3.3.2. Navigating the Turkish Healthcare System
The Syrian healthcare system is vastly different from that of Turkey, and as a result, Syrians struggle in navigating and understanding the Turkish health system. For instance, amidst the transformation in the Turkish health system, Syrian migrants have been reported to have struggled to understand the referral-based system in place. Additionally, Syrian refugees may not be well informed about what health services are available in Turkey and what services they are entitled to under TPR. It is important that host countries extending such provisions make the additional effort to keep these vulnerable populations as informed as possible or to create a centralized system that has the capacity to communicate system changes on a population level.
Since the beginning of the influx of Syrian refugees in Turkey in 2011, language has been a major barrier in allowing Syrians to access a variety of services, including healthcare. Both in making appointments and attempting to seek medical attention, Syrian refugees struggle to understand Turkish. For instance, given that Syrians mostly encounter emotional conditions [32
], the language barrier severely limits access to services in which the patient must express themselves and communicate clearly with the health professional involved. Other studies have identified language as a major barrier to care and have further highlighted both the challenges and complexities of health service provisions and the importance of addressing this barrier in order to provide high-quality, accessible care [33
]. Despite recent advances to provide interpreters and Syrian professionals who speak Arabic in Migrant Health Centers [35
], not all health facilities in Turkey have capable interpreters. If the recent reforms instituted by the Ministry of Health to provide greater language accessibility continue to expand across Turkey, the language barrier may be alleviated as Syrians would be able to access services in their native language.
3.3.4. Fear of Adverse Treatment
The integration of Syrians into Turkish society has precipitated anti-immigrant sentiments, further compounding refugees’ barriers to healthcare access [36
]. In the 2015 Turkish Perceptions Survey, 84 percent of Turkish people reported that they were concerned about refugees coming from Syria, and 68 percent wanted Turkey to adopt more restrictive immigration policies [37
]. An overwhelming 73 percent of respondents reported that existing Syrian refugees should be asked to return home. These negative perceptions may deter Syrians from seeking out health services out of fear of adverse treatment, which may also contribute to unequal access to health services and resources. Similarly, refugees may not register out of fear of prosecution by Turkish authorities. Refugees who have not registered do not have guaranteed access to health services [38
Our literature review revealed that cost was the most commonly cited barrier to healthcare access for Syrian refugees, namely provider, transportation, and medication costs [39
]. The high cost of prescription medications is of particular importance, as many chronic health conditions require long-term medication regimes [42
]. Though prescription medications are covered by the Turkish health system for registered refugees with TPR, cost poses a barrier to refugees who are unregistered or who seek care at private clinics. Even for those under TPR, it has been consistently reported that delays in providing reimbursements by government entities to pharmacies and hospitals providing medications to displaced persons has resulted in these dispensers refusing to provide refugees with prescription medications. As such, there is an urgent need to identify sustainable, long-term solutions that will facilitate access to affordable health services and medications [39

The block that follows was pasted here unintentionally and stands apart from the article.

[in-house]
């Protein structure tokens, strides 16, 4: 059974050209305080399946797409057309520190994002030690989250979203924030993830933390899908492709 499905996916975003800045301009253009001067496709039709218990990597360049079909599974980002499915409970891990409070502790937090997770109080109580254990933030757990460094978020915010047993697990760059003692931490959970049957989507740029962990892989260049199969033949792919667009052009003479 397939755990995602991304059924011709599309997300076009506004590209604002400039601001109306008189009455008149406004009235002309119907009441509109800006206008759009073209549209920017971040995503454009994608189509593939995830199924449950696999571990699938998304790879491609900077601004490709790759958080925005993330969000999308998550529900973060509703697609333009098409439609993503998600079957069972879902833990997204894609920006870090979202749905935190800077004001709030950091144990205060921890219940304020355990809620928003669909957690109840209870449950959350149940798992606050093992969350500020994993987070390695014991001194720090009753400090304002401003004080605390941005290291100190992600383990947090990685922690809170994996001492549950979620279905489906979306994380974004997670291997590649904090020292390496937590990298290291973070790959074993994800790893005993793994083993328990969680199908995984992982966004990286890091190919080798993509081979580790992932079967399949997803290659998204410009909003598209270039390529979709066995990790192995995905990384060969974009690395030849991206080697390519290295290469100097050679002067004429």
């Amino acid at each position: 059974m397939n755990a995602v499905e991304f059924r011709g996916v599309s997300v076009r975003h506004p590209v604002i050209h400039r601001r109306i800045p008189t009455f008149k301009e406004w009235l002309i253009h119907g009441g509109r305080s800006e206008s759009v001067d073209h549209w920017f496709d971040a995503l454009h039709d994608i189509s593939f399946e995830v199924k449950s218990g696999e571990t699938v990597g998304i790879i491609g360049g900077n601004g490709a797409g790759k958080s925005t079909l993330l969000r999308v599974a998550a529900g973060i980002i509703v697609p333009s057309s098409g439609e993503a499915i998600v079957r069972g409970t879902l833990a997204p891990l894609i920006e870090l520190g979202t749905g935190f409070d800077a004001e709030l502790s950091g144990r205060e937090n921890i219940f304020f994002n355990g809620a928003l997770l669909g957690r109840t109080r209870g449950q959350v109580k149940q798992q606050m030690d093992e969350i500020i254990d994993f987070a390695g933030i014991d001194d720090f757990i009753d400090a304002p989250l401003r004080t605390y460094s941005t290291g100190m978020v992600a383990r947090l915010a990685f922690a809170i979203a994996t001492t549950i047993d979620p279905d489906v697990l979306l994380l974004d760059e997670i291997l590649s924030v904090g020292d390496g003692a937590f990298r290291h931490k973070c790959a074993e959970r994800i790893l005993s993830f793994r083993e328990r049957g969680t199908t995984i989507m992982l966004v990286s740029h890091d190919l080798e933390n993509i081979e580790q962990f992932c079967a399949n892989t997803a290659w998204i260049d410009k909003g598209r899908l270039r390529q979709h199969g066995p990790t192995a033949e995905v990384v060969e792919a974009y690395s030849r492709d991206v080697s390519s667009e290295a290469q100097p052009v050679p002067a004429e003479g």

]. While investing in more initiatives for chronic disease prevention and treatment may be perceived as presenting a substantial financial burden on Turkey’s health system, this approach may actually be cost-saving by reducing future hospitalizations and more aggressive treatments associated with undiagnosed or poorly managed chronic diseases and their subsequent complications [38
Based on our review of the Turkish healthcare system, we discuss our findings and provide the following recommendations to improve health services and healthcare access, with a particular emphasis on prevention, detection, and the treatment of chronic diseases among a vulnerable Syrian refugee population.
The first crucial step in ensuring Syrian refugees are able to engage with the Turkish healthcare system is to ensure timely and accessible registration within days of arrival. Increasing human resources and removing language barriers during the dissemination of information related to registration procedures and the registration process itself has the potential to facilitate equal access to primary health care services [43
]. Ensuring equitable registration will also lessen the financial burden of care as primary care services are provided free of charge to registered refugees. Additionally, it is important to note that some refugees may be unaware of their chronic health conditions, necessitating the need for the host health system to ensure timely detection to facilitate treatment and prevent the development of complications [44
Once Syrians are registered and able to receive primary care health services free of charge, they are still likely to encounter a number of barriers as previously discussed. These barriers to healthcare access are a primary concern for improving care among Syrian refugees with chronic health conditions. As such, efforts should be targeted to address these barriers to the greatest extent possible. For example, special attention should be given to continue to minimize language barriers to healthcare access. Removing barriers to access has been consistently identified as pertinent to improving health outcomes [45